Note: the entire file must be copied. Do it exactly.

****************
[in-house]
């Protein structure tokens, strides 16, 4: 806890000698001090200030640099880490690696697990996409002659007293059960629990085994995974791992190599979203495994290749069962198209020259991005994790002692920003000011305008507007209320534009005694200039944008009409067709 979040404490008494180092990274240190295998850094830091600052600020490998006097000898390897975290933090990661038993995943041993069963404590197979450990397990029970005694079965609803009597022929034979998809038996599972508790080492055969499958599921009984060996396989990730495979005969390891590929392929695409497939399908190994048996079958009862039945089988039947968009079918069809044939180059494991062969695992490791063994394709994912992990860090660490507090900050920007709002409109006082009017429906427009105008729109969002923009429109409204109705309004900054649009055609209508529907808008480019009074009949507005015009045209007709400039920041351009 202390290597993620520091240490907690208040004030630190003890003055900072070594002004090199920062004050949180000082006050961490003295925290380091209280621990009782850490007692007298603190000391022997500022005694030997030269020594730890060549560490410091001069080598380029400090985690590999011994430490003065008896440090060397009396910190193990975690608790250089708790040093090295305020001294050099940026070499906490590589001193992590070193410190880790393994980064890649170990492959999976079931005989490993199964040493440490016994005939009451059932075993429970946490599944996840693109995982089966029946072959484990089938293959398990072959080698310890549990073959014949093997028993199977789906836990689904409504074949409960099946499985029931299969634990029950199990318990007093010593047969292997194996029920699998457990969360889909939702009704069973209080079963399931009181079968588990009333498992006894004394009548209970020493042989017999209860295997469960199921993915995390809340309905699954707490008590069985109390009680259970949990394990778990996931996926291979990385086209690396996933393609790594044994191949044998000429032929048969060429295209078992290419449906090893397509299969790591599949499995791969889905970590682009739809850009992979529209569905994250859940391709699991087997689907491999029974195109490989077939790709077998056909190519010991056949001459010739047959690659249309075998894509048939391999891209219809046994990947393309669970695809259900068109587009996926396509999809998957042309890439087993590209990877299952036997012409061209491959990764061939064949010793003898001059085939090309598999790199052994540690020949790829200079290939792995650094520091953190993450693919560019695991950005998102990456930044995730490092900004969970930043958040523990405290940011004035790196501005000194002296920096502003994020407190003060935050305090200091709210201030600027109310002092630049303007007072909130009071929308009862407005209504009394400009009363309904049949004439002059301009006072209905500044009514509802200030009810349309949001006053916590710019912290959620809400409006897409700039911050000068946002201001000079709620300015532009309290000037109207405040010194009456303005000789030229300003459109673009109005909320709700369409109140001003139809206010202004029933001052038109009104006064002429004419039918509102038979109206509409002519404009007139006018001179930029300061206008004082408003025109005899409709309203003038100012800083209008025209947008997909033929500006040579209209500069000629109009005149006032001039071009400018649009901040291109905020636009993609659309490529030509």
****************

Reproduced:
[in-house]
């Protein structure tokens, strides 16, 4: 806890000698001090200030640099880490690696697990996409002659007293059960629990085994995974791992190599979203495994290749069962198209020259991005994790002692920003000011305008507007209320534009005694200039944008009409067709 979040404490008494180092990274240190295998850094830091600052600020490998006097000898390897975290933090990661038993995943041993069963404590197979450990397990029970005694079965609803009597022929034979998809038996599972508790080492055969499958599921009984060996396989990730495979005969390891590929392929695409497939399908190994048996079958009862039945089988039947968009079918069809044939180059494991062969695992490791063994394709994912992990860090660490507090900050920007709002409109006082009017429906427009105008729109969002923009429109409204109705309004900054649009055609209508529907808008480019009074009949507005015009045209007709400039920041351009 202390290597993620520091240490907690208040004030630190003890003055900072070594002004090199920062004050949180000082006050961490003295925290380091209280621990009782850490007692007298603190000391022997500022005694030997030269020594730890060549560490410091001069080598380029400090985690590999011994430490003065008896440090060397009396910190193990975690608790250089708790040093090295305020001294050099940026070499906490590589001193992590070193410190880790393994980064890649170990492959999976079931005989490993199964040493440490016994005939009451059932075993429970946490599944996840693109995982089966029946072959484990089938293959398990072959080698310890549990073959014949093997028993199977789906836990689904409504074949409960099946499985029931299969634990029950199990318990007093010593047969292997194996029920699998457990969360889909939702009704069973209080079963399931009181079968588990009333498992006894004394009548209970020493042989017999209860295997469960199921993915995390809340309905699954707490008590069985109390009680259970949990394990778990996931996926291979990385086209690396996933393609790594044994191949044998000429032929048969060429295209078992290419449906090893397509299969790591599949499995791969889905970590682009739809850009992979529209569905994250859940391709699991087997689907491999029974195109490989077939790709077998056909190519010991056949001459010739047959690659249309075998894509048939391999891209219809046994990947393309669970695809259900068109587009996926396509999809998957042309890439087993590209990877299952036997012409061209491959990764061939064949010793003898001059085939090309598999790199052994540690020949790829200079290939792995650094520091953190993450693919560019695991950005998102990456930044995730490092900004969970930043958040523990405290940011004035790196501005000194002296920096502003994020407190003060935050305090200091709210201030600027109310002092630049303007007072909130009071929308009862407005209504009394400009009363309904049949004439002059301009006072209905500044009514509802200030009810349309949001006053916590710019912290959620809400409006897409700039911050000068946002201001000079709620300015532009309290000037109207405040010194009456303005000789030229300003459109673009109005909320709700369409109140001003139809206010202004029933001052038109009104006064002429004419039918509102038979109206509409002519404009007139006018001179930029300061206008004082408003025109005899409709309203003038100012800083209008025209947008997909033929500006040579209209500069000629109009005149006032001039071009400018649009901040291109905020636009993609659309490529030509």